Always dreamed of visiting the Louvre? Of course you have, it’s the biggest museum in the world—filled with art and historic relics. Come with me now on a virtual tour of just a few of Musée du Louvre’s 72,000 square metres.
As you can see, we picked a good time to visit: there was no queue! 😱 One bonus of being in Paris out of season is that the city is much quieter. It turns out Friday evenings are a particularly good time to go to the Louvre—especially if you’re under 26, when admission after 6pm is free.
Here’s my first tip: whenever you’re visiting the Louvre, I’d absolutely recommend booking tickets in advance. Just in case.
It’s said that to see the Louvre’s entire collection would take 6 weeks, if you spent a minute looking at each article. Obviously even if you’re going at a faster rate you aren’t going to see all 35,000 objects in one visit. So my next recommendation is to decide on the things you absolutely have to see and come up with a plan of action for checking them all off your list.
My next piece of advice is to wear comfortable shoes. With 300 rooms to explore you’re going to be doing a lot of walking. Now let’s go inside!
The museum is made up of two former royal palaces: the Louvre and the Tuileries (after which the gardens outside are named).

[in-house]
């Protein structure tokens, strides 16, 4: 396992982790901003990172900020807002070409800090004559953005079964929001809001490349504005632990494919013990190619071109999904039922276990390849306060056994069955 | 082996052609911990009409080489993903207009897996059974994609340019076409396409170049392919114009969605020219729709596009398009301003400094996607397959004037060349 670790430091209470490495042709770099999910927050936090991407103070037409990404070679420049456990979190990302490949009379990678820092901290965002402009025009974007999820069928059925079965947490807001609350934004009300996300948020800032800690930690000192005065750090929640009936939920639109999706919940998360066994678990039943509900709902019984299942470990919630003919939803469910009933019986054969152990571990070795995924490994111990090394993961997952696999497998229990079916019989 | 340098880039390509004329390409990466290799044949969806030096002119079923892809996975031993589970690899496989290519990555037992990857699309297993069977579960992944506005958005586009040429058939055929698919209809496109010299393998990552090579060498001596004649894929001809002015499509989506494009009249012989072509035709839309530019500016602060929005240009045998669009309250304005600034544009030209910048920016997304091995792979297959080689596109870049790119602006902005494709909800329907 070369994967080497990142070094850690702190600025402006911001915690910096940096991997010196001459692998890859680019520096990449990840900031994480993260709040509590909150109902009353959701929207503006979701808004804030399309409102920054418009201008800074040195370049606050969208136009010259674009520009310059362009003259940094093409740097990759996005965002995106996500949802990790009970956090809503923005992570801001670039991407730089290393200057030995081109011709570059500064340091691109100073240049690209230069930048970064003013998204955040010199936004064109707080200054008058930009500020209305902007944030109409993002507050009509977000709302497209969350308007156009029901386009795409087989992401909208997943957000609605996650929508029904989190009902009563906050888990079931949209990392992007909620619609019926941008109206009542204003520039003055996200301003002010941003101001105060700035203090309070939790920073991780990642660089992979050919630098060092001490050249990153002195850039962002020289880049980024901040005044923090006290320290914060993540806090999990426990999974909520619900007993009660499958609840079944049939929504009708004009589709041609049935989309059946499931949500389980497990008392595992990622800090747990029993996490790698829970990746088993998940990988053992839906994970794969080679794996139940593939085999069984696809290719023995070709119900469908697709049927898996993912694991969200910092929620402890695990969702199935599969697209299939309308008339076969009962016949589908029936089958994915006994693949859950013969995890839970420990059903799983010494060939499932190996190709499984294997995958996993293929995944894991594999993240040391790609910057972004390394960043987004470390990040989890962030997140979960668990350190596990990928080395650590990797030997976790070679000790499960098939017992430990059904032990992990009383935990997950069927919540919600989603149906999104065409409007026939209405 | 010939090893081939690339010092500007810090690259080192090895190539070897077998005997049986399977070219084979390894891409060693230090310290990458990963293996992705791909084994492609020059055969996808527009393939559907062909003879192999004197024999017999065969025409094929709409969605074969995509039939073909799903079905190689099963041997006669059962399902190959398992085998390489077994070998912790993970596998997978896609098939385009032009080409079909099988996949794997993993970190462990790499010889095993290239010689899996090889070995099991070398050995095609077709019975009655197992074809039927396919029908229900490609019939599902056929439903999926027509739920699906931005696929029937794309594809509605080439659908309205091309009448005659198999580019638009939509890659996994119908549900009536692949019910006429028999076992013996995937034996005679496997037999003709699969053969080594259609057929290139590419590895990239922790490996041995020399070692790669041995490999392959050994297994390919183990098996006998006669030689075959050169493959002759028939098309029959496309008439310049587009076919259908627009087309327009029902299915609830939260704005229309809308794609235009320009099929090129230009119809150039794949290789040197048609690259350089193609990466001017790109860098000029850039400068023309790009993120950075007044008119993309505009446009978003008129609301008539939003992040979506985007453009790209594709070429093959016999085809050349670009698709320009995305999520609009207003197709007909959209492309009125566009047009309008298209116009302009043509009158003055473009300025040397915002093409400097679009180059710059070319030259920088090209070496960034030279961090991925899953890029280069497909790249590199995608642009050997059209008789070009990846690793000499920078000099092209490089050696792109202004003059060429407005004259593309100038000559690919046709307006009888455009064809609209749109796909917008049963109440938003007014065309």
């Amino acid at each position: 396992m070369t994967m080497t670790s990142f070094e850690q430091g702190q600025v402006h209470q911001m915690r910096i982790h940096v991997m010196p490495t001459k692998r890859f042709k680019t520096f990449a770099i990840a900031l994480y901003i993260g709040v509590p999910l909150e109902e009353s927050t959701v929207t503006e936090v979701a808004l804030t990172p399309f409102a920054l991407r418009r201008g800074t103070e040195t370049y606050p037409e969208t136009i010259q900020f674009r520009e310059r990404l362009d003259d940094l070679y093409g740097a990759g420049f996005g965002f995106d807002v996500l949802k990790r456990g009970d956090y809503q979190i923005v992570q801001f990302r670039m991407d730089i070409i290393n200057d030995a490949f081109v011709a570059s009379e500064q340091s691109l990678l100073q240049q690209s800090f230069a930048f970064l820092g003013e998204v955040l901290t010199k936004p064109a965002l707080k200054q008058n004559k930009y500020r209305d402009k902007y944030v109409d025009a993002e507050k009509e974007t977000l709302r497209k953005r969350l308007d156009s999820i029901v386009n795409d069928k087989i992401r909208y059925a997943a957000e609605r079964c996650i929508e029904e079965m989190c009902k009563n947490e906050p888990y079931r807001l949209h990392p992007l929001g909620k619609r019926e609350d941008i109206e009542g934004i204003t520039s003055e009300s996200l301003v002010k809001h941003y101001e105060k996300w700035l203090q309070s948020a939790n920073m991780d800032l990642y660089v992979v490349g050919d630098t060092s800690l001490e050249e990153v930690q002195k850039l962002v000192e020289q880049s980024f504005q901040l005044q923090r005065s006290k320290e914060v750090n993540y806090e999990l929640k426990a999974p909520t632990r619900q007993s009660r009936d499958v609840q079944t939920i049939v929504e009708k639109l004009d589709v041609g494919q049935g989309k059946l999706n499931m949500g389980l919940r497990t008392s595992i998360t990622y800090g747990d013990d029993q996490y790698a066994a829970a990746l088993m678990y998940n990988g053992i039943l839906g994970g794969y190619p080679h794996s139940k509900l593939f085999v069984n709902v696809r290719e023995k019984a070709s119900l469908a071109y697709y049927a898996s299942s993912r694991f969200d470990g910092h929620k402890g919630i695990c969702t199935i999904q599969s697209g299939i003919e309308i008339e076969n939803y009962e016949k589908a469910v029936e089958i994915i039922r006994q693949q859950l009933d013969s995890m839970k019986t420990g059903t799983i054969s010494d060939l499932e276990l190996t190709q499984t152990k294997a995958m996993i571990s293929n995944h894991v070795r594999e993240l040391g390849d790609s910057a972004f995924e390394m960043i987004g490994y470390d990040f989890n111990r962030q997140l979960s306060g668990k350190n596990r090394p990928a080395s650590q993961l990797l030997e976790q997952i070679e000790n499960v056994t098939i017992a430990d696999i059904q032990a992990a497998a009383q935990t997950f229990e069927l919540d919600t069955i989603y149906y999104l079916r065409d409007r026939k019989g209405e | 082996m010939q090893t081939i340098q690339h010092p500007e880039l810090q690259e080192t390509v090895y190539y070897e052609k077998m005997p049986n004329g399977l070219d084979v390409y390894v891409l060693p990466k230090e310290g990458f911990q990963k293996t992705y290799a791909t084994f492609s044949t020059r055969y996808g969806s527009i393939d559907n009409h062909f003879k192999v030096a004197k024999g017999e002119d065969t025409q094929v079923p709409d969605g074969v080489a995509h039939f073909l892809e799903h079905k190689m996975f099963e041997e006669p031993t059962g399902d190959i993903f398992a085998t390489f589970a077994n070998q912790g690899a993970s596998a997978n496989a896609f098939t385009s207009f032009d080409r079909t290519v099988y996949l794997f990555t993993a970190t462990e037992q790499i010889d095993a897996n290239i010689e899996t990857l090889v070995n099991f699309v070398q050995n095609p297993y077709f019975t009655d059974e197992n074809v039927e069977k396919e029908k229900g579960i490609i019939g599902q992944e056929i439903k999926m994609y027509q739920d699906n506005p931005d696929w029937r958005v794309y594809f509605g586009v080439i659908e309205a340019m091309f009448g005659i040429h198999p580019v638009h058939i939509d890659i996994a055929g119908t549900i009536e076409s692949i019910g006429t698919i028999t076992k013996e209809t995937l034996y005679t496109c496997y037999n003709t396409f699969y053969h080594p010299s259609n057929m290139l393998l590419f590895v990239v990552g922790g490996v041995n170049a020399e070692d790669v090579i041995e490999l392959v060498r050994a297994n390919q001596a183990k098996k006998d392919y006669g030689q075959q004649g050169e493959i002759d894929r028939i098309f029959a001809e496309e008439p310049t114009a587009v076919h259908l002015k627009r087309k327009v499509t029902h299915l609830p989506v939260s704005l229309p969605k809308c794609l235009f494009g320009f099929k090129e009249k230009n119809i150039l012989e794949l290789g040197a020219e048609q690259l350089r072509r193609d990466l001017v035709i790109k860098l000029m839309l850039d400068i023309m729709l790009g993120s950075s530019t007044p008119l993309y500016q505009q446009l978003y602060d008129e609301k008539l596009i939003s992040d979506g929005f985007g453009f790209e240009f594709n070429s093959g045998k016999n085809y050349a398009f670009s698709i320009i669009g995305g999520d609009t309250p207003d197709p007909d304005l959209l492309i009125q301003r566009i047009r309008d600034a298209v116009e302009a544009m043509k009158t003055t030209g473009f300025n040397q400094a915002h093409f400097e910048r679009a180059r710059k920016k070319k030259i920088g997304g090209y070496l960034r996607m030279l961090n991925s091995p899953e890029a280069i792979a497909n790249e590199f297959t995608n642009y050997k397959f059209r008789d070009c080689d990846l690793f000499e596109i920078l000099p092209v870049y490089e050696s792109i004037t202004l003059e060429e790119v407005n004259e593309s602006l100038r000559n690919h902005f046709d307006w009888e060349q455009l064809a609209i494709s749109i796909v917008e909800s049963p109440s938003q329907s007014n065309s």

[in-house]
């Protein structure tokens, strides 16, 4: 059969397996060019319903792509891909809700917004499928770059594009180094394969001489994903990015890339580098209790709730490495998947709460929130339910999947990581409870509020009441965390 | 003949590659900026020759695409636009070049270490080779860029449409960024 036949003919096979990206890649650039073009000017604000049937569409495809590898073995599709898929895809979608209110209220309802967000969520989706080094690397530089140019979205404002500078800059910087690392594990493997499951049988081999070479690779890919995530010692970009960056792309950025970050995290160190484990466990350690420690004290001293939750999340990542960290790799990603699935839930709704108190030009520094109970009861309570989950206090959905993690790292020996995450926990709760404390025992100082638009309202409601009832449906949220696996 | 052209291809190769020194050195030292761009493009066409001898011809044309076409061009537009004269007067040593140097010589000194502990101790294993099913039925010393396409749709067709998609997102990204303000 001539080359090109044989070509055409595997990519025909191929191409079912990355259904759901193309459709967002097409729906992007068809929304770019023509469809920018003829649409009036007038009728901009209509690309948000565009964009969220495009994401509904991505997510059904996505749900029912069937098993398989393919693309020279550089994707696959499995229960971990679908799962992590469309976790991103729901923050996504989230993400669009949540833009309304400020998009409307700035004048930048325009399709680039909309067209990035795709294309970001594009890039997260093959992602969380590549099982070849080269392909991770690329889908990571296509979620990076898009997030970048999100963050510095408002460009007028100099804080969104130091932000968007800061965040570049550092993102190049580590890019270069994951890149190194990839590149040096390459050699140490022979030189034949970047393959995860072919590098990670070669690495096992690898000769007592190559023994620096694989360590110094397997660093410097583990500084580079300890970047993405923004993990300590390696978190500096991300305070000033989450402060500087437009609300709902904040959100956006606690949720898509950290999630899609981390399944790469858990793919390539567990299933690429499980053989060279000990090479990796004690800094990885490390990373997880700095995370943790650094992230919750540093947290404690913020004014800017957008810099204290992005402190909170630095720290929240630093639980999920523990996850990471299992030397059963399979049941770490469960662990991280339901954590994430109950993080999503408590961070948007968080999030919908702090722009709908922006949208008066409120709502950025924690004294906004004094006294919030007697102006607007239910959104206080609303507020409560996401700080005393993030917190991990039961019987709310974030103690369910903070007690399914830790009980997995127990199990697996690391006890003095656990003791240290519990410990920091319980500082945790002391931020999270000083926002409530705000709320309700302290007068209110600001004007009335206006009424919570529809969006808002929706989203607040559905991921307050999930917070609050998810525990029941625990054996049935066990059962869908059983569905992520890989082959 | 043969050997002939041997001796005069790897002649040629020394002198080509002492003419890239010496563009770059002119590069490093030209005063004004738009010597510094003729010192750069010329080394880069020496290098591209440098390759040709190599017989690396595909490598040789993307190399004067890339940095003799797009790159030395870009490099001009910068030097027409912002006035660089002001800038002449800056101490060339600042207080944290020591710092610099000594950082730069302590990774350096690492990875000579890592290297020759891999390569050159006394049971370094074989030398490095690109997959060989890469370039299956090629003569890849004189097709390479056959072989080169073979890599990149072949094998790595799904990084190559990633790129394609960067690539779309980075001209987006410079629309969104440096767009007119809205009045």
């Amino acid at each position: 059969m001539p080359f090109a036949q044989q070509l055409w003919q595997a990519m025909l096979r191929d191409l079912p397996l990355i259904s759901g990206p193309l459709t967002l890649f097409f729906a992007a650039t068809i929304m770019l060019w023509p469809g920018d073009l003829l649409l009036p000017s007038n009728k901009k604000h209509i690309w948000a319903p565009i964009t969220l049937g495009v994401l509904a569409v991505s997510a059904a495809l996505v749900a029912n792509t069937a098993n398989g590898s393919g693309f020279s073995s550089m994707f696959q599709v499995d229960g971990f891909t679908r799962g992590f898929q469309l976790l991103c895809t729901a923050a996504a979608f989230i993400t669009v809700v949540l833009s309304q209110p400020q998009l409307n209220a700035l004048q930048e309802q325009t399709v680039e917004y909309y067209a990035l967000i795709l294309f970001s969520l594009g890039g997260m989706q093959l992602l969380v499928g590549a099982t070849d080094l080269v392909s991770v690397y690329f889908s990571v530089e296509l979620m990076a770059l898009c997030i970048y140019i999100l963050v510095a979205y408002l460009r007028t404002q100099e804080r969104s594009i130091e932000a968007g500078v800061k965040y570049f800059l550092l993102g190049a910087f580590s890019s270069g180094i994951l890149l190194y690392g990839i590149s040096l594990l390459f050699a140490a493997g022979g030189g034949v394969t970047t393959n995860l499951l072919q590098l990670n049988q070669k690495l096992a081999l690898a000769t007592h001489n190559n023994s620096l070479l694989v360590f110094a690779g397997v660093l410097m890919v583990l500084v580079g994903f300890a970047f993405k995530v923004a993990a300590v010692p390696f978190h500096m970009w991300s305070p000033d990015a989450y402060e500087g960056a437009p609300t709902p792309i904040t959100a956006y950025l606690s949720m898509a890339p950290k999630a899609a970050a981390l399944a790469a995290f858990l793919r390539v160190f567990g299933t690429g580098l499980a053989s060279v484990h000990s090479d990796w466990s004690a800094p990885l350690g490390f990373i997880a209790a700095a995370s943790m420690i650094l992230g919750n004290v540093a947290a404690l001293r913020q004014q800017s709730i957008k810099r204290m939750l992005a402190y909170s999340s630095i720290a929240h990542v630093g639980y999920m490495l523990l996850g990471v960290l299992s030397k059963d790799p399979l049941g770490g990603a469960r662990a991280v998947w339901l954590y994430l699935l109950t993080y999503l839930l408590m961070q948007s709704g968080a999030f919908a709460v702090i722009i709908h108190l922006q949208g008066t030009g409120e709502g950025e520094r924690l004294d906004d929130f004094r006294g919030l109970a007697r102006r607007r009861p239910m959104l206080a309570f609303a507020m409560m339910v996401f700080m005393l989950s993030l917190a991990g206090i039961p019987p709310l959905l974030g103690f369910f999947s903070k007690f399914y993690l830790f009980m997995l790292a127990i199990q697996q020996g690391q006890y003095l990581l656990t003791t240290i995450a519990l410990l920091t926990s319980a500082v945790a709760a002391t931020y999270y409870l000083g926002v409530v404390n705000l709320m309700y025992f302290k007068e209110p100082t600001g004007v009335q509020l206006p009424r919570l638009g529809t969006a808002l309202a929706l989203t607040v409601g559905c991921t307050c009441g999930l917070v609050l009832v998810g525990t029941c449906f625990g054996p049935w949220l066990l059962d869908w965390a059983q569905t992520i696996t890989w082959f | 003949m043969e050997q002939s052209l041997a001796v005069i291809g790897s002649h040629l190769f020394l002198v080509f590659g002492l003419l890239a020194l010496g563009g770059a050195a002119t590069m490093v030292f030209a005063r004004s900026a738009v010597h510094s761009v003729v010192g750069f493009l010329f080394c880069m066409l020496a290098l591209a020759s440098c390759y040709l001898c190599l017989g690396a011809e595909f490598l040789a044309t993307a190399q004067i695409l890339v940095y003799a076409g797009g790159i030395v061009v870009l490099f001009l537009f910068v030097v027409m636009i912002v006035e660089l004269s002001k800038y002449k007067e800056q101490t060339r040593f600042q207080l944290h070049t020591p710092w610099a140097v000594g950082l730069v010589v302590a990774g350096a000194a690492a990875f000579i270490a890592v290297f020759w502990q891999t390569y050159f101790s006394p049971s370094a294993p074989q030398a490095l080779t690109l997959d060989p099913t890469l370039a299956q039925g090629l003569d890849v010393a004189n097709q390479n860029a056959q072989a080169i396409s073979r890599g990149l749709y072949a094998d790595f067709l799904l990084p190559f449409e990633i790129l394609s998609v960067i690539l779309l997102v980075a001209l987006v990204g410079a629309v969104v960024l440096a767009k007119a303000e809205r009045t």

Underneath the Louvre, in the museum’s Sully wing, a medieval fort was uncovered in the 1980s during a restoration project. You can now walk through what was the moat.
Our must-sees were the Mona Lisa, of course, and the Venus de Milo. But one of the sections I found most interesting was the Department of Egyptian Antiquities. Located outside of those rooms, the Musée also displays the Great Sphinx of Tanis and a selection of mummies.
While fascinating, I’m not sure how I feel about the Louvre being home to so many ancient Egyptian artefacts that were likely taken out of the country illegally, as was the way when all these treasures were being uncovered—I’m not saying this is an issue exclusive to the Louvre or to France, plenty of museums across the world house this type of collection. And it always makes me uncomfortable. Moving on!
A department I didn’t see on my previous visit to the Louvre, in 2012 (I think), is From Louis XIV to Louis XVI: The Art of French Living. These galleries contain antique furniture and other homewares like tapestries and ceramics, all set up like a grand home.
The contents of this faux apartment are similar to that found in the Palace of Versailles, on a much smaller scale. If you don’t have time to visit the Château this new-ish section of the museum is a nice way to get a feel for how (fancy) French people used to live.
To be honest, the scale of the Louvre’s collection was too much for me. The Musée is undoubtedly full of amazing treasures but there are only so many paintings and statues this gal can look at before she gets a bit overwhelmed—and bored.
On this trip to Paris we also paid a visit to the Musée de l’Orangerie and to be honest I did prefer it over the Louvre. It’s a nicer size and contains Monet’s Water Lilies, which might’ve become my new favourite piece of art. After seeing the paintings in person I’ve developed a whole new appreciation.
I hope you enjoyed visiting the Louvre with me! I didn’t want to give too much away as it really is a must-do if you ever find yourself in Paris. Make sure you see it for yourself at least once in your life!
Check out the rest of my Paris posts for tips on what to see and eat in the City of Light.